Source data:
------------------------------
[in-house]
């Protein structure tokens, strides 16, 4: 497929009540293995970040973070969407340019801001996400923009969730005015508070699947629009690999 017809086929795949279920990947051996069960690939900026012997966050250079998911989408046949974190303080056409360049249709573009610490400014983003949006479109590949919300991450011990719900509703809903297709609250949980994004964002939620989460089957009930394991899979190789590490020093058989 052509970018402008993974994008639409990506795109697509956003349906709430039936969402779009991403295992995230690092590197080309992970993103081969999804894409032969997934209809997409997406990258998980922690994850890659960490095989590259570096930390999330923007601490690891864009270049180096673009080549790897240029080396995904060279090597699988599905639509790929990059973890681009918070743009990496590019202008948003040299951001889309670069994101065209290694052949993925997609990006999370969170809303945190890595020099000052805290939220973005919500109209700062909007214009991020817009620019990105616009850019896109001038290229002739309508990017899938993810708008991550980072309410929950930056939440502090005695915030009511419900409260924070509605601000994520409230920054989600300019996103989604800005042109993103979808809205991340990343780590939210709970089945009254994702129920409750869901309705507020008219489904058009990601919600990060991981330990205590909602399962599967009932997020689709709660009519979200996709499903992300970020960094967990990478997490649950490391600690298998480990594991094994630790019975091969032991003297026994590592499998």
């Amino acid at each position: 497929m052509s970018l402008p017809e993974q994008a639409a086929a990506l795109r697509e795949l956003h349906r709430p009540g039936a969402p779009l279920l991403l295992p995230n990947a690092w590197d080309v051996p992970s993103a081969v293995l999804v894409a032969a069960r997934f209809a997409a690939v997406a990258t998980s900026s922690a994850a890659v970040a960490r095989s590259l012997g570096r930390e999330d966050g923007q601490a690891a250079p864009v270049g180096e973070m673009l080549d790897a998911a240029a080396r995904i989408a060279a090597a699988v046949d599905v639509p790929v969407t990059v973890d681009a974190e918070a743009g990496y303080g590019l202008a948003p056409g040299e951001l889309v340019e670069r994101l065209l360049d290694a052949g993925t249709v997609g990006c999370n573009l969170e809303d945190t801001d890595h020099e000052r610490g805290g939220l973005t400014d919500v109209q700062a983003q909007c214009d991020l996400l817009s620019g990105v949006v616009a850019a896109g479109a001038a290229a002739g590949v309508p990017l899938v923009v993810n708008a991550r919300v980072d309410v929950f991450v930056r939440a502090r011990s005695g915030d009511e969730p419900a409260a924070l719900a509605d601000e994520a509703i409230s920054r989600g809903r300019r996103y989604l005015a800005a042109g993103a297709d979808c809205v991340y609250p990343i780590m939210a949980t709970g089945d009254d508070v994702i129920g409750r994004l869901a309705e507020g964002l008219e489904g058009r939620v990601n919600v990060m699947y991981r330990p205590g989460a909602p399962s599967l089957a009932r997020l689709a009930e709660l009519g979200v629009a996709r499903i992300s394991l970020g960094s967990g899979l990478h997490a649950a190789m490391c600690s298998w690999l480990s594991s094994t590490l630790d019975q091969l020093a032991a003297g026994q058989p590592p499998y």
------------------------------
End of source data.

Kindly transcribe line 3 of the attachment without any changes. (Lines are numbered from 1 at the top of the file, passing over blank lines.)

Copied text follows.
């Amino acid at each position: 497929m052509s970018l402008p017809e993974q994008a639409a086929a990506l795109r697509e795949l956003h349906r709430p009540g039936a969402p779009l279920l991403l295992p995230n990947a690092w590197d080309v051996p992970s993103a081969v293995l999804v894409a032969a069960r997934f209809a997409a690939v997406a990258t998980s900026s922690a994850a890659v970040a960490r095989s590259l012997g570096r930390e999330d966050g923007q601490a690891a250079p864009v270049g180096e973070m673009l080549d790897a998911a240029a080396r995904i989408a060279a090597a699988v046949d599905v639509p790929v969407t990059v973890d681009a974190e918070a743009g990496y303080g590019l202008a948003p056409g040299e951001l889309v340019e670069r994101l065209l360049d290694a052949g993925t249709v997609g990006c999370n573009l969170e809303d945190t801001d890595h020099e000052r610490g805290g939220l973005t400014d919500v109209q700062a983003q909007c214009d991020l996400l817009s620019g990105v949006v616009a850019a896109g479109a001038a290229a002739g590949v309508p990017l899938v923009v993810n708008a991550r919300v980072d309410v929950f991450v930056r939440a502090r011990s005695g915030d009511e969730p419900a409260a924070l719900a509605d601000e994520a509703i409230s920054r989600g809903r300019r996103y989604l005015a800005a042109g993103a297709d979808c809205v991340y609250p990343i780590m939210a949980t709970g089945d009254d508070v994702i129920g409750r994004l869901a309705e507020g964002l008219e489904g058009r939620v990601n919600v990060m699947y991981r330990p205590g989460a909602p399962s599967l089957a009932r997020l689709a009930e709660l009519g979200v629009a996709r499903i992300s394991l970020g960094s967990g899979l990478h997490a649950a190789m490391c600690s298998w690999l480990s594991s094994t590490l630790d019975q091969l020093a032991a003297g026994q058989p590592p499998y």